Kevin and Julia Dawn Garratt, shown here flanked by their son Peter and daughter Hannah, are being investigated by Chinese authorities for allegedly stealing state secrets. The Canadian couple own a coffeeshop in Dandong, a Chinese city that sits adjacent to the North Korean border. Simeon Garratt
Chinese officials are reassuring the family of a Canadian couple detained over allegations they stole China's state secrets that they're being looked after, the couple's son says.
Kevin and Julia Dawn Garratt are being held in an undisclosed location in Dandong, China, as they're investigated for stealing Chinese military and intelligence information. The pair own a coffee shop called Peter's Coffee House in Dandong, on the border between China and North Korea, and have lived in China for decades.
One of the Garratts' sons, Peter, said in an interview with CBC Radio's As It Happens, that Chinese officials spoke to him Tuesday but wouldn't let him see his parents. He lives with his parents in Dandong and said he hopes to be allowed to speak to them by phone on Wednesday but that the officials told him that he wouldn't be allowed to talk to them about the case.
"They told me my parents were all right and that they’re being looked after and they also told me to make sure that I look after myself and get a good sleep and eat and stuff like that," he said in an interview to air at 6:30 p.m. Tuesday.
Garratt said he was also told not to speak to reporters, but he agreed to be interviewed because "I feel it’s better people know what’s going on."
China's state secrets law is notoriously broad, covering everything from industry data to the exact birth dates of state leaders. Information can also be labelled a state secret retroactively. In severe cases, the theft of state secrets is punishable by life in prison or the death penalty.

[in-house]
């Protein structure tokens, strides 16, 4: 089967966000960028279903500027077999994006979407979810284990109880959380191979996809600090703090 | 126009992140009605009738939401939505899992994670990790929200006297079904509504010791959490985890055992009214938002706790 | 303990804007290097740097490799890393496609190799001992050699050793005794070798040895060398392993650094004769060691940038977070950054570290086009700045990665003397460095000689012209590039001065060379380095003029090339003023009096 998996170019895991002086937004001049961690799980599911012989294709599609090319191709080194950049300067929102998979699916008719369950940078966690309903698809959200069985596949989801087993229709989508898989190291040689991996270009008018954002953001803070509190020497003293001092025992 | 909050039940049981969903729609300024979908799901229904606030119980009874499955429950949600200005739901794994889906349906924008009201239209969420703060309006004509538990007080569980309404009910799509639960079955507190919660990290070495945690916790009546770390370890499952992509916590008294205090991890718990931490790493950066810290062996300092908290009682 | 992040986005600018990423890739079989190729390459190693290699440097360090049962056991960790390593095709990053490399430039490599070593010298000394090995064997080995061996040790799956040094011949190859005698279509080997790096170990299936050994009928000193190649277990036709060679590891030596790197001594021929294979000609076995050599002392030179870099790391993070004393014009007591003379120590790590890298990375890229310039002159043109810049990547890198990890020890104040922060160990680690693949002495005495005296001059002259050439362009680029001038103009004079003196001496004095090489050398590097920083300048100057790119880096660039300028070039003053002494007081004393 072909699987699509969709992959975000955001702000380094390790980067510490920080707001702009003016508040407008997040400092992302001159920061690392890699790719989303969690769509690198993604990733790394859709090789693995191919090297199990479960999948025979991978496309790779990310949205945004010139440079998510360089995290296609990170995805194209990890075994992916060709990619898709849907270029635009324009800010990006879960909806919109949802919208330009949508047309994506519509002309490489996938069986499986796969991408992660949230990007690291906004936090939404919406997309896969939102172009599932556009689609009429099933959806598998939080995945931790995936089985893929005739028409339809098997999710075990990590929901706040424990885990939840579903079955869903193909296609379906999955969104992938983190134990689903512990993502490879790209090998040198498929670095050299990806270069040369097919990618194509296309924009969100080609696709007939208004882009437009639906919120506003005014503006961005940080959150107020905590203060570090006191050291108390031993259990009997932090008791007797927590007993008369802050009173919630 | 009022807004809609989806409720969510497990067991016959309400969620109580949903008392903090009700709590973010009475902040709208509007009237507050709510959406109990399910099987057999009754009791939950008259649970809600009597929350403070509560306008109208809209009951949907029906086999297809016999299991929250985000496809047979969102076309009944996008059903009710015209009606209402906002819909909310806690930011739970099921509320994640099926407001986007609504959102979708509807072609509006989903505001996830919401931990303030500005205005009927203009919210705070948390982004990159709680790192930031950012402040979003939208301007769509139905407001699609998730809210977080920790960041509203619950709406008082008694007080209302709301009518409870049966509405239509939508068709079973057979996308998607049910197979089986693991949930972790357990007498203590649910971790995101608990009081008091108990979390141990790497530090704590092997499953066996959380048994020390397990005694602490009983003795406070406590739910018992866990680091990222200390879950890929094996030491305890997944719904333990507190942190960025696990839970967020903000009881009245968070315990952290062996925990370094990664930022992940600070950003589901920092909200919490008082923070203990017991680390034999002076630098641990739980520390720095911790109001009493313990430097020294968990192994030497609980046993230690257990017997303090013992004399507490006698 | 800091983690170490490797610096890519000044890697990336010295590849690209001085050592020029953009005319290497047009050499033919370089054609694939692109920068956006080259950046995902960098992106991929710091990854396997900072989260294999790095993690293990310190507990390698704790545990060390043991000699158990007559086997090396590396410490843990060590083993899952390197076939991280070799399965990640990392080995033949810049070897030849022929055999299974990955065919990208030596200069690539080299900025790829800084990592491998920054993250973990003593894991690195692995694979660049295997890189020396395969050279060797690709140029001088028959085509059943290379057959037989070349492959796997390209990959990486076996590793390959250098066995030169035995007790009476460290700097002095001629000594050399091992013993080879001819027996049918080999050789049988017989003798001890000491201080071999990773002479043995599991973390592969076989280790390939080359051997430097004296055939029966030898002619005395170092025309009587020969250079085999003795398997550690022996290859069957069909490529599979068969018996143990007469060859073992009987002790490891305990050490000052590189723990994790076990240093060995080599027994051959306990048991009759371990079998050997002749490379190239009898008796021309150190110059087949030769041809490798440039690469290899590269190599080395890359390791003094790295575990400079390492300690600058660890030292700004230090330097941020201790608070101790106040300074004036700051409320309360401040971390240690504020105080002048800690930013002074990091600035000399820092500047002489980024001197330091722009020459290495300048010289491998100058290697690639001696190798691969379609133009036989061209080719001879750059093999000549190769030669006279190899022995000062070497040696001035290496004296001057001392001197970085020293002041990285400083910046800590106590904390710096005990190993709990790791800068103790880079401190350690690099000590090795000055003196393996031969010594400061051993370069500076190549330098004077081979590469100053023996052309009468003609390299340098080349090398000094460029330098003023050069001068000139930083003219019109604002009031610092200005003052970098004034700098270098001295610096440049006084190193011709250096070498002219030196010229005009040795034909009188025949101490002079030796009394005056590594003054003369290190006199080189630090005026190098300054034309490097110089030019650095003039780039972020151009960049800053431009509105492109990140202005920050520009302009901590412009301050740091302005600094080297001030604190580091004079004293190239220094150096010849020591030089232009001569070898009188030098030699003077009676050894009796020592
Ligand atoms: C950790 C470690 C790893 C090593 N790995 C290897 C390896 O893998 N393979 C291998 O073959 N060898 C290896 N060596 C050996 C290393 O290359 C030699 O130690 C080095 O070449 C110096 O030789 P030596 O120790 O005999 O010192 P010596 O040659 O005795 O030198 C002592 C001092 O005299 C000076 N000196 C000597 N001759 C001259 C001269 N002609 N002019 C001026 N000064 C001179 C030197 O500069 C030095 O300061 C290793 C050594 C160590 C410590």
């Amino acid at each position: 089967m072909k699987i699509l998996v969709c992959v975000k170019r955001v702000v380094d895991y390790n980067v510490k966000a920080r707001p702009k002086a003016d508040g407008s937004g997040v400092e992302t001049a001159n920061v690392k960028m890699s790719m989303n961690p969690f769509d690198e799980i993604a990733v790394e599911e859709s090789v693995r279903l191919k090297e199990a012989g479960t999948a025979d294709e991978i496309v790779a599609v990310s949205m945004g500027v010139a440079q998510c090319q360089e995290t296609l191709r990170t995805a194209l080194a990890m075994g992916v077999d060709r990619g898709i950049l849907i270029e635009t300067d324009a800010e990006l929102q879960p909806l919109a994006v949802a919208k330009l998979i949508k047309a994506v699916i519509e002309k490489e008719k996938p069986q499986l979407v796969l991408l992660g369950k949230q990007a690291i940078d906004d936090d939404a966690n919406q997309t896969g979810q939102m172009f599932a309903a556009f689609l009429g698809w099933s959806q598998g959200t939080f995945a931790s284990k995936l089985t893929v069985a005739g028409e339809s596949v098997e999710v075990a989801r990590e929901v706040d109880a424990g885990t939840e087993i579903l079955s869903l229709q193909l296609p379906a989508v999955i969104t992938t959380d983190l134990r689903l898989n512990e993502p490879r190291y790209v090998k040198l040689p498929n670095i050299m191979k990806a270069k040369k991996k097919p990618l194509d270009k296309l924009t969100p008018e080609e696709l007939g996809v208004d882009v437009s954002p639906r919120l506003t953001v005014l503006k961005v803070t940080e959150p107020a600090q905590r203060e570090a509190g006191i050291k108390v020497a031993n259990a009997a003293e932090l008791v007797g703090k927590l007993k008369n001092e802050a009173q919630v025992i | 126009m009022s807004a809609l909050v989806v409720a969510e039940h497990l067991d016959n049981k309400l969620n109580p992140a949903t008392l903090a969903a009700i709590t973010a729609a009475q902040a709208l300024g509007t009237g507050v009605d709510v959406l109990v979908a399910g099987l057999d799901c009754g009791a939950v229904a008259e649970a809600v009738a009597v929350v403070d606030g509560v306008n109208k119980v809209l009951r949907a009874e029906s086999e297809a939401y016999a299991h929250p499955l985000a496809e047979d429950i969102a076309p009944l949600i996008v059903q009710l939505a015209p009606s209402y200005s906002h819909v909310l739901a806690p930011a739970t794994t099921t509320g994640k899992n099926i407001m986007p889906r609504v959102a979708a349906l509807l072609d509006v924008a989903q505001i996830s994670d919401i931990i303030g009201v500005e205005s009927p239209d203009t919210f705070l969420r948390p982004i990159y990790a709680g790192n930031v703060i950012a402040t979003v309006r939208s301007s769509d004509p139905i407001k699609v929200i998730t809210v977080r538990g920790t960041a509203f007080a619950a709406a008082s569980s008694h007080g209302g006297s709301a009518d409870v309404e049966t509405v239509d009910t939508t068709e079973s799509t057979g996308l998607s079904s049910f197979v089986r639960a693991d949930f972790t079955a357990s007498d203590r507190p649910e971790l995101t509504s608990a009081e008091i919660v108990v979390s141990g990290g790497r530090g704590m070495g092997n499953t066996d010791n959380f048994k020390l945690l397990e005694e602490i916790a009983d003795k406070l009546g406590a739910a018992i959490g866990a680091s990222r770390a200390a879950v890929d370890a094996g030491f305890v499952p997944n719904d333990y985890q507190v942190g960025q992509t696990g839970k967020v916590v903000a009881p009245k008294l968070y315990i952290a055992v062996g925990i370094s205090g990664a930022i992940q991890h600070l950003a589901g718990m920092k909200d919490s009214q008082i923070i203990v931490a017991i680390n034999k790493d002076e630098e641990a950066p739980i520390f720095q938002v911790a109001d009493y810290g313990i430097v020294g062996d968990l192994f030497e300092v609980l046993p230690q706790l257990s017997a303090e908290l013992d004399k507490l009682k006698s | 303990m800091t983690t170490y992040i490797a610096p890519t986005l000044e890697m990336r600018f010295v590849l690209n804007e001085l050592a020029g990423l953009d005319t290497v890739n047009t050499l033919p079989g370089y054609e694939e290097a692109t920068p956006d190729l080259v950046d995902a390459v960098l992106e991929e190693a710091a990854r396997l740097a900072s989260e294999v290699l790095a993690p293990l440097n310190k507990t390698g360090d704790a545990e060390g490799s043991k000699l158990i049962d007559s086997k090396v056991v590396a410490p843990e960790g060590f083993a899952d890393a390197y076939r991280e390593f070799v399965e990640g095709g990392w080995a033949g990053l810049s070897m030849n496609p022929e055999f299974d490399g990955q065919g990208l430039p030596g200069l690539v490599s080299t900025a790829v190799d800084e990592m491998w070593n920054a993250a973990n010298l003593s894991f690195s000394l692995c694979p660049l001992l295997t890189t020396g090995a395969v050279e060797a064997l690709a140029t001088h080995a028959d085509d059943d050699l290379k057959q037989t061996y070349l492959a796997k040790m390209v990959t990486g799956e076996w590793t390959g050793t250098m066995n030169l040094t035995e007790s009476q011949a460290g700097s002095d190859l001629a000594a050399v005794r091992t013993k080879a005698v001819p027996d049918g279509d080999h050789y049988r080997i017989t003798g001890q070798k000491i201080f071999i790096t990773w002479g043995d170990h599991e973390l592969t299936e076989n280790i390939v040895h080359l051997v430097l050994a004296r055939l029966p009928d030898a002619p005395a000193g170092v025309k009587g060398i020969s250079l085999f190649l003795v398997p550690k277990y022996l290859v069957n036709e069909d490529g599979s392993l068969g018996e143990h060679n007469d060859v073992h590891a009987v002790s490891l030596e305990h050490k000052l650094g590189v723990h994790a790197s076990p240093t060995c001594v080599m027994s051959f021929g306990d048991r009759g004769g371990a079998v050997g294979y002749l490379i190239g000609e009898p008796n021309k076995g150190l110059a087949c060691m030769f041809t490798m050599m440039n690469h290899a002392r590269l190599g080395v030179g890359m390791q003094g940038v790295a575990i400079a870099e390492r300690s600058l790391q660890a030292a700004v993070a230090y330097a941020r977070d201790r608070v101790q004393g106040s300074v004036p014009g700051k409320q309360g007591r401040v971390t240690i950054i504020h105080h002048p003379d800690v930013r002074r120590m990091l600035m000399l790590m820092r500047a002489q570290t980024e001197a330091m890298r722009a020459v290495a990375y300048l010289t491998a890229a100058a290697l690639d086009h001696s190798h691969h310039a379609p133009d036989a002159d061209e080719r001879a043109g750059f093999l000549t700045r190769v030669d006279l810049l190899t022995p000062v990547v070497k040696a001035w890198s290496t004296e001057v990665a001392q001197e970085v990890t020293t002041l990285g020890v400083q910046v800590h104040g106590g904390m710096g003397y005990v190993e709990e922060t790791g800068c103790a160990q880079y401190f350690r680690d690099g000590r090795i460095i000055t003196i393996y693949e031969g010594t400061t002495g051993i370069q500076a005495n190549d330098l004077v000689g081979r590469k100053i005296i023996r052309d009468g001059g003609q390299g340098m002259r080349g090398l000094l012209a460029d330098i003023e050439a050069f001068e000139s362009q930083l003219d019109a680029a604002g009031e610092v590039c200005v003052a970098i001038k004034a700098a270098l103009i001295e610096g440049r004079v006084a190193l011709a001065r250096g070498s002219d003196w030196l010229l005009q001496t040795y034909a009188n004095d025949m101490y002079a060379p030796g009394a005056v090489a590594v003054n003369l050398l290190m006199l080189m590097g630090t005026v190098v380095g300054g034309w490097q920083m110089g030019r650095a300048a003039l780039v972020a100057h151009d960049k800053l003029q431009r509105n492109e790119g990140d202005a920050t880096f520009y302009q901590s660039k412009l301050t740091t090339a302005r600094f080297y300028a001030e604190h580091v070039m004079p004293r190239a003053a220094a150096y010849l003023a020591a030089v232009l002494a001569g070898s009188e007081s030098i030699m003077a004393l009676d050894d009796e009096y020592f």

Questioned about couple's work
Complicating matters is the couple's religion: the Garratts are Christians and had a Bible on the bookshelf in the shop, leading to speculation they may be under persecution because of their religion.
"My parents are Christian, yes, and they don’t hide that, but they aren’t doing anything against the Chinese government or trying to proselytize or anything like that," Peter Garratt said.
The Chinese officials asked him whether his parents had any other jobs aside from running the coffee shop. His father also works with an aid organization that provides help to orphanages and seniors homes in North Korea.
In an interview with CBC News Network, Simeon Garratt, another of the couple's sons who grew up in China but now lives in Vancouver, said it's possible his parents are caught up in a diplomatic dispute between Canada and China. Last week, Canadian officials alleged the Chinese government was behind a "highly sophisticated" cyber attack on the National Research Council. Simeon Garratt called it "a political mess" and said it's nothing to do with them.
"I think it’s just the relations between Canada and China right now are quite heated, especially over all the hacking accusations that have gone on over the last two weeks," he said.
Charles Burton, an associate professor at Brock University in St. Catharines who spent several years working at the Canadian Embassy in Beijing, said it seems clear the investigation into the couple comes in retaliation for Canada's denunciation of the Chinese government.
"I think that the Chinese government may have miscalculated the extent to which the Government of Canada, members of the cabinet and the public at large would feel about Canadian do-gooders who send food and oil and religious tracts into North Korea being subject to very, very serious charges of military espionage of which they may well be entirely innocent," he said in an interview on CBC News Network.